Bert Kohl continues, "I believe we hold the world record for the fastest album ever recorded. From start (unloading equipment into the studio), recording the album, to finish (loading everything back into the truck) we did this in four 7-hour sessions, 28 hours total. We went in, set up and played each song live, overdubbed the vocals and sometimes Chris' lead and that was it. Mixing was done on the spot with no post production at all. The record company wanted an album NOW and they didn't care what was on it. That's why there were so many cover tunes. I had five more songs in my "originals" repertoire that within a couple of weeks could have had ready for the studio, but our so-called producer didn't care."

The Underground Sunshine's followup single was "Don't Shut Me Out" [Intrepid 75012], written by David Gates. Like "Birthday," it entered the "Bubbling Under" charts at #105, for the week ending October 11, 1969. The next week, it made it to #102, where it stalled for another week and then it was gone. Intrepid tried one more single early in 1970 ["9 to 5 Ain't My Bag"/"Rotten Woman Blues," Intrepid 75019, recorded in December, 1969, and issued with the group name changed to "U.S.A."], but that failed to chart at all. By that time, the group had pretty much called it quits.

Recording engineer Bob Huntington had this postscript to the recording of "Birthday" and the kind of studio where it was recorded: "In 1969, at the age of 19, I landed a job as a recording engineer/apprentice at the Dave Kennedy Recording Studio on north 3rd Street in Milwaukee, Wisconsin. I got the high profile job of recording a series of organ lessons that were distributed on cassettes by a local piano and organ dealer. Finally, I got to work on a real rock recording (gasp!) which turned out to be the single "Birthday" by the Underground Sunshine. I was disappointed that I had to step away from the board to let the producer do the recording and mix, but I did a sterling job of turning on and off the 8 track machine we were using."

Other artists having singles for the label (household names all, no doubt) included The Dollar Question, Tyrone Chestnut, Ron Marshall, Gene Kennedy, Smokey Johnson, the Leer Brothers, Playfil Pups, Stone Ridge, Vinnie Canale, the Student Body, Bobby Newton & Tina Blount, Boys and Girls Together, the Kindred Spirit, Ivory Junction, Choir, Burned, East Coast Left, Hanna & Phil, Brothers of Love, Long Distance, and the Last Word.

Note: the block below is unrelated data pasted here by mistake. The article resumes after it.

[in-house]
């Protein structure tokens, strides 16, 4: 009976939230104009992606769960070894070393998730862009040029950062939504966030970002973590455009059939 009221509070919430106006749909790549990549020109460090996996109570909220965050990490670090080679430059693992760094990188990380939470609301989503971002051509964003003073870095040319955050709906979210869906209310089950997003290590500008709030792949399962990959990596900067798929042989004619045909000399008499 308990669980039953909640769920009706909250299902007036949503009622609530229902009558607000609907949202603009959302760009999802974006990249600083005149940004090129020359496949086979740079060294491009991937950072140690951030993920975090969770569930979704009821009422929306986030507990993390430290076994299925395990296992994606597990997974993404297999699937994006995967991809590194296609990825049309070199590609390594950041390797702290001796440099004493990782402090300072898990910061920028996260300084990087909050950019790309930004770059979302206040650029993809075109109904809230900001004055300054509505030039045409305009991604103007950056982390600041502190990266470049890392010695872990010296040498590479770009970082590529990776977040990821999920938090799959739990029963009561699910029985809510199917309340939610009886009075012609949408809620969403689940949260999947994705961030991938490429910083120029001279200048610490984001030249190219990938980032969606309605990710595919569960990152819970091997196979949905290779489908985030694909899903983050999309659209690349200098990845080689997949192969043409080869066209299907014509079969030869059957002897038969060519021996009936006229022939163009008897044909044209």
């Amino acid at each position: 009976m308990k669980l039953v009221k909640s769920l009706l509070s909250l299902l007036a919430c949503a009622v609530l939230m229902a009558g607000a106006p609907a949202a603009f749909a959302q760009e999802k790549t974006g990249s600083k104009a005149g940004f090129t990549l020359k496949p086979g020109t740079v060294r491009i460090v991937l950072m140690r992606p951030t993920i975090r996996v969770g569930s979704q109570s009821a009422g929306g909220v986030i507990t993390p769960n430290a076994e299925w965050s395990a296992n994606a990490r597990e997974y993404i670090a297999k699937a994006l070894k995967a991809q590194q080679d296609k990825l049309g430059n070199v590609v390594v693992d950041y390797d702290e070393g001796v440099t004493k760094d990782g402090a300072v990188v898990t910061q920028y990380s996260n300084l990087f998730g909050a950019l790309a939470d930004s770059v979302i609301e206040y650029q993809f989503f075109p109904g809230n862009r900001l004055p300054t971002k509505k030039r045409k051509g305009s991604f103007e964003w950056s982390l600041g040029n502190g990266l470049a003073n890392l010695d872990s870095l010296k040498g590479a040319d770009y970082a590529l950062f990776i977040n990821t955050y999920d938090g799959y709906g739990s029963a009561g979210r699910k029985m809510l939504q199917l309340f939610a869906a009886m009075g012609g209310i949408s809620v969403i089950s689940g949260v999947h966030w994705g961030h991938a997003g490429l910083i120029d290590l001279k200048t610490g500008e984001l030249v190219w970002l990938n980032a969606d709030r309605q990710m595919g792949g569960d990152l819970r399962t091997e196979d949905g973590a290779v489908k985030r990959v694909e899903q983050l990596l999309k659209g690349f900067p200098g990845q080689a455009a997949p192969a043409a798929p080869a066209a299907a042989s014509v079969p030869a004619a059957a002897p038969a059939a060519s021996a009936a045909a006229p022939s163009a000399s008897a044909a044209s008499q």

The intrepid label was white on top and blue on the bottom, with the interface being a series of waves. The anchor logo was at the top, just left of center. Print was black.

We would appreciate any additions or corrections to this discography. Just send them to us via e-mail. Both Sides Now Publications is an information web page. We are not a catalog, nor can we provide the records listed below. We have no association with Intrepid Records or Mercury Records. Should you be interested in acquiring albums listed in this discography (which are all out of print), we suggest you see our Frequently Asked Questions page and Follow the instructions found there. This story and discography are copyright 2007 by Mike Callahan.



Number - Title - Artist - [Release Date] Contents

Intrepid IT 74000 Series:

IT2-7401 - The Eagle Has Landed: Man's Journey to the Moon - Documentary [1969] (2- LP set) United Press International documentary about the 1960s space program (Mercury, Gemini, Apollo programs). Part 1//Part 2//Part 3//Part 4

IT 74002 - The Eagle Has Landed: Man's Journey to the Moon - Documentary [1969] Reissue of Intrepid IT2-7401.

IT 74003 - Let There Be Light - Underground Sunshine [1969] (11-69, #161) Birthday/All I Want Is You/Bad Moon Rising/Don't Let Me Down/Gimme Some Lovin'//Don't Shut Me Out/Proud Mary/Take Me, Break Me

IT 74004 - Linde Manor - Dennis Linde [1970] Linde Manor/On The Run/I Don't Want Nobody 'Ceptin' You/Call Me Honey/Horned Toad/Rockin' Days//The Fat Of The Land/Kitty Starr/Mornin' Mornin'/Preacher Jones/Stormy Weather Girl

Thanks to Bob Huntington.